Bid under way to save ‘Essex Mary Rose’
A campaign is launched today (3 July) to raise funds to save the wreck of the London, the historically significant ship that sank in the Thames estuary in 1665.
The Nautical Archaeology Society (NAS), working on the campaign with the London Shipwreck Trust and Southend Museum, is concerned that the wreck is being eroded by strong tides and the effects of passing ship traffic from the Thames Gateway port.
A “second-rate” ship from Oliver Cromwell’s era, the London was part of the fleet that brought King Charles II back to England after the Civil War. Its later sinking following an explosion caused the deaths of more than 300 people aboard.
3 July 2019
The wreck was discovered in 2005 about a mile from Southend Pier during dredging operations. It has since been explored and excavated by three largely self-funded volunteer scuba divers, Steve & Carol Ellis and Steve Meddle, working in challenging conditions with the support of professional archaeologists.
An account of their work has been published on Divernet.
According to the NAS, this on-site work combined with remote sensing surveys suggest that the London could be the most significant wreck to be identified as suitable for excavation since the Mary Rose was raised in 1982.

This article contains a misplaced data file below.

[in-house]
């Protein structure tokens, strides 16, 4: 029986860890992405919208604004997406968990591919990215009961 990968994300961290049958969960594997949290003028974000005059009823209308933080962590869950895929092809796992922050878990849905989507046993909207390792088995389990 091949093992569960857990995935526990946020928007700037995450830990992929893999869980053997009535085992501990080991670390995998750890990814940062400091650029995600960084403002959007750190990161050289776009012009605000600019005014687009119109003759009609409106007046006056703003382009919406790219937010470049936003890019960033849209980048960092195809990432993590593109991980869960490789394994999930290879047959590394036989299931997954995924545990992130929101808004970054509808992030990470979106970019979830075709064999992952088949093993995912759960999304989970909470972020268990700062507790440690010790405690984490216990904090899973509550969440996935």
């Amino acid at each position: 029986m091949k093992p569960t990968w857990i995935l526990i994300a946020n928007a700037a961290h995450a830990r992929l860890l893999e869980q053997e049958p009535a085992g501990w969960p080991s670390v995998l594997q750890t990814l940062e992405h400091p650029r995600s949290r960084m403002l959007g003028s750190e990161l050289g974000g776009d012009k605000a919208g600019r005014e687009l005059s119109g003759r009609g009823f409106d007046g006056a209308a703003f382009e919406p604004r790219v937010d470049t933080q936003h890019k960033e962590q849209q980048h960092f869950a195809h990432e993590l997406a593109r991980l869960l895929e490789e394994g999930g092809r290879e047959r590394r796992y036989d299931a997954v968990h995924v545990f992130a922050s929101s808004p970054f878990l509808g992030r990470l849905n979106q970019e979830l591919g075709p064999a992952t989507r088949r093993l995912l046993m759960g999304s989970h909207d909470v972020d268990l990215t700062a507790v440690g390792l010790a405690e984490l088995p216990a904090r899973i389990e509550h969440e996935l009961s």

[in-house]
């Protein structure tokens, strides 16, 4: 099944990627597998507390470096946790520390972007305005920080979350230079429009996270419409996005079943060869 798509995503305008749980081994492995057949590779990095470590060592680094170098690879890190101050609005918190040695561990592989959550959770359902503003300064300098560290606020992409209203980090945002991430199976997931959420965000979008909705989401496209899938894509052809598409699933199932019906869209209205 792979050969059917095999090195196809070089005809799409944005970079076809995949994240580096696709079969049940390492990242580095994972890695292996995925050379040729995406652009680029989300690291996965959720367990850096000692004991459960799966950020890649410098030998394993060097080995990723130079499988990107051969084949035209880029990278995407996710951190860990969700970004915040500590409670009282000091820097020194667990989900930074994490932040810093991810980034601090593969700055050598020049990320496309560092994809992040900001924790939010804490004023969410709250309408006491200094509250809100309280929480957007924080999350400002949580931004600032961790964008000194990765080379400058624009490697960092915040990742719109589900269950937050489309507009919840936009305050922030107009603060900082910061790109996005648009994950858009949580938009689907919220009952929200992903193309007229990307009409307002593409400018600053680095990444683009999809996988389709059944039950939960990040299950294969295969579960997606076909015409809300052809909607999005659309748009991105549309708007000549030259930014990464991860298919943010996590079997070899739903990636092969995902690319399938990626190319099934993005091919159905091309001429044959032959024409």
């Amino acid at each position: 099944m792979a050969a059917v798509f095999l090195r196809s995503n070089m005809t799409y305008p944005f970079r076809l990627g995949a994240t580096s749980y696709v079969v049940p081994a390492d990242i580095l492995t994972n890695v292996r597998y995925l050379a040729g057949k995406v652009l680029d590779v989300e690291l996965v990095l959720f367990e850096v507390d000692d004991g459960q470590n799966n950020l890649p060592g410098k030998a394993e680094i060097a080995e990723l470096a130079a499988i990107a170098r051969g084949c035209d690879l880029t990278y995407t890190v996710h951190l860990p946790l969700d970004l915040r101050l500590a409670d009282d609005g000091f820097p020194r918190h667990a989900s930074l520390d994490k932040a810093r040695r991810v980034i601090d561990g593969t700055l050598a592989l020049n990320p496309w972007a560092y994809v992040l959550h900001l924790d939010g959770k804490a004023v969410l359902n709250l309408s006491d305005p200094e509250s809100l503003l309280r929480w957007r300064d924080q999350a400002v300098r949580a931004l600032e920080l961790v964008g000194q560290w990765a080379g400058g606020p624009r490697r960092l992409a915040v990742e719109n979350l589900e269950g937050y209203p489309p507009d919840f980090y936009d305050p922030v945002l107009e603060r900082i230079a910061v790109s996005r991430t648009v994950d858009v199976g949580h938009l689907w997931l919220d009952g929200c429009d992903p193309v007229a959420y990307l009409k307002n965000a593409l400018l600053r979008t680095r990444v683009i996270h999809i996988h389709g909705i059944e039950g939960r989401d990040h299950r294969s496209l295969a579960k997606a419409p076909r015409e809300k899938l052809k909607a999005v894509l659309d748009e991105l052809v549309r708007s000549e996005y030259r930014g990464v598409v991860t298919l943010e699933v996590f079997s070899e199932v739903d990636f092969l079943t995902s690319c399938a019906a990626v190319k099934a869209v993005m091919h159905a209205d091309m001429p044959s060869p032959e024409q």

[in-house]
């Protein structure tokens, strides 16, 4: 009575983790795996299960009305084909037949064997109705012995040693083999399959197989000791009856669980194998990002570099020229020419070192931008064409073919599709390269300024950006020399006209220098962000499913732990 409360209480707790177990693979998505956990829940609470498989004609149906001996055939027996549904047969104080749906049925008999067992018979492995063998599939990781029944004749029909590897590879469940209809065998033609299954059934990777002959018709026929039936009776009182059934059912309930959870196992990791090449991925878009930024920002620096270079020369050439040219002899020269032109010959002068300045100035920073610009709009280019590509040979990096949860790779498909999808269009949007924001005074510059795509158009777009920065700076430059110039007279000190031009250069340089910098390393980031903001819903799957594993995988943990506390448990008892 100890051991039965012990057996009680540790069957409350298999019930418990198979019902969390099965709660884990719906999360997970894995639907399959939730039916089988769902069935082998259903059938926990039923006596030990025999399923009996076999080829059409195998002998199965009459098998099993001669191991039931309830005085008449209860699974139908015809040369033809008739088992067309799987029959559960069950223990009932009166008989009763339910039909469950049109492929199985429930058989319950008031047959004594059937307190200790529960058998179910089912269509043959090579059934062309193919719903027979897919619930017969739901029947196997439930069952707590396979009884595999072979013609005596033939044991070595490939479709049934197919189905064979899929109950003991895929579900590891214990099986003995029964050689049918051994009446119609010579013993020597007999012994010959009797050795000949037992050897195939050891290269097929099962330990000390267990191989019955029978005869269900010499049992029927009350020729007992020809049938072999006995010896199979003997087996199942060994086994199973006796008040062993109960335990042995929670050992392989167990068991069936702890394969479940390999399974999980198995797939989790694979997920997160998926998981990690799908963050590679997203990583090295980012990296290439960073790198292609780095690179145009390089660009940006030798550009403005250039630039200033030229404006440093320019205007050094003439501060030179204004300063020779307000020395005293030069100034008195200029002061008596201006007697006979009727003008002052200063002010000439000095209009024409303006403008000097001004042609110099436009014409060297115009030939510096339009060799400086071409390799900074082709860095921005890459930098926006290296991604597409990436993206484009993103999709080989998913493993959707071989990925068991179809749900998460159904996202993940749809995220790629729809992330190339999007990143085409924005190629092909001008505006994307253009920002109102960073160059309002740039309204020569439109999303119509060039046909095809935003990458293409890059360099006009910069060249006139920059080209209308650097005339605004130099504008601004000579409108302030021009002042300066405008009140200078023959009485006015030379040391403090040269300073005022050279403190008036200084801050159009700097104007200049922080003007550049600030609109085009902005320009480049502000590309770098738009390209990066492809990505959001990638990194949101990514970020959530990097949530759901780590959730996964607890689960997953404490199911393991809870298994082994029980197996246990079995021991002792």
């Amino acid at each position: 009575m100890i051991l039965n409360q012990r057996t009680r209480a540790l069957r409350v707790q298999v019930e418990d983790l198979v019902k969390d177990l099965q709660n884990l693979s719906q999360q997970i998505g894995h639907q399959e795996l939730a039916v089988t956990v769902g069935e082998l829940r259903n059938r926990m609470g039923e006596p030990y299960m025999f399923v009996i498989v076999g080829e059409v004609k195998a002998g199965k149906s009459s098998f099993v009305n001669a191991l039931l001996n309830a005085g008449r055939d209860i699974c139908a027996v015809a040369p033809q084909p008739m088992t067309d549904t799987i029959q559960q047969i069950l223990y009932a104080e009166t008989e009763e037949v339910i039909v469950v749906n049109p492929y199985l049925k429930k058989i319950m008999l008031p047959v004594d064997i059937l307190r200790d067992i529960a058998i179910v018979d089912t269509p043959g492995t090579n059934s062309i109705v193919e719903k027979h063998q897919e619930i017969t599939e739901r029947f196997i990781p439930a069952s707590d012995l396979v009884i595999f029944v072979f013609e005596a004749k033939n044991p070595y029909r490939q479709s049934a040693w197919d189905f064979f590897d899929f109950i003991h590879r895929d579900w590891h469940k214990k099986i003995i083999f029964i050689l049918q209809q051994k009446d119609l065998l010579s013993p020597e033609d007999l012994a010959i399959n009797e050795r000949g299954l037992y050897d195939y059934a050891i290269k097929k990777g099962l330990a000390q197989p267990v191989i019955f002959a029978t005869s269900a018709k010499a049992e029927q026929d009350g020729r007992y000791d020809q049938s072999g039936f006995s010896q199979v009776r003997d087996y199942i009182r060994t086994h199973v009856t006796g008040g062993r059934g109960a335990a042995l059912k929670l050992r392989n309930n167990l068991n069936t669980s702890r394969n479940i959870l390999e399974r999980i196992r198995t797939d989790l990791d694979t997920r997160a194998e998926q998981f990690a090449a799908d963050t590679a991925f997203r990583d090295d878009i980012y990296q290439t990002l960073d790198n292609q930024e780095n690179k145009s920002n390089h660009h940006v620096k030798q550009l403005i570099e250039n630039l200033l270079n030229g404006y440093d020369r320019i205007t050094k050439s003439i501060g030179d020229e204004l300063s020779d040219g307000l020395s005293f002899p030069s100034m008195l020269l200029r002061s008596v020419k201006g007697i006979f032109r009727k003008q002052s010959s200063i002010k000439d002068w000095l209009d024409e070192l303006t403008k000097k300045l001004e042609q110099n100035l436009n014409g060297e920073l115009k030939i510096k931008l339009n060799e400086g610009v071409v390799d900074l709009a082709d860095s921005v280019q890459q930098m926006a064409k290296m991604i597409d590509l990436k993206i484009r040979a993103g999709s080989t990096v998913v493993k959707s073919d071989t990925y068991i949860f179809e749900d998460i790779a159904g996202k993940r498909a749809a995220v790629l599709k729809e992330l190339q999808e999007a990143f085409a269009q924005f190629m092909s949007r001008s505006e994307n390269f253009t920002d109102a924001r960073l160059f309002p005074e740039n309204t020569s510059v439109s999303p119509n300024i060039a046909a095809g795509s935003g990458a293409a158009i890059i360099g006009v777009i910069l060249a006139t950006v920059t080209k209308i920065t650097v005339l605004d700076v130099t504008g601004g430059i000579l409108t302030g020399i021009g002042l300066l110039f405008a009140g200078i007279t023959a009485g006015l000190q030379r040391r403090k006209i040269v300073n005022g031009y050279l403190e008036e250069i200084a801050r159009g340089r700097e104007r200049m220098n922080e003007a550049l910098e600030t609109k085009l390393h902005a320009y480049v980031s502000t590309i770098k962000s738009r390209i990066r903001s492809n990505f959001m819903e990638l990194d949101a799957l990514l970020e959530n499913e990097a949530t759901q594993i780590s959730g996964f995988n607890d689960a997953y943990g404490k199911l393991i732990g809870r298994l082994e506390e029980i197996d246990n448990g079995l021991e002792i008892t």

“The wreck could be Essex and Southend’s own Mary Rose, bringing a new focus and significant tourist attraction to the region,” it says.
The Save the London campaigners hope to engage public and corporate financial support to pay for recovery, conservation and display of the wreck, including thousands of “priceless” historical artefacts.
A number of artefacts have already been recovered and are kept at Southend Museum. Some can be seen on display in its free London Shipwreck: Sunken Story exhibition until 20 July.
It is hoped that a significant portion of the London’s hull can be recovered and conserved along with the artefacts to form a more extensive permanent display.
The campaigners say they already have support from Historic England, the town of Southend-on-Sea, National Maritime and archaeologists such as Sir Tony Robinson and Phil Harding. “The London is not just a ship or a piece of archaeology, but a part of British history, and a vital piece of our maritime heritage,” says Harding.
A number of campaign events are planned. In the meantime donations can be made online or by text. To make a £10 donation, for example, text ‘SAVETHELONDON 10’ to 70085.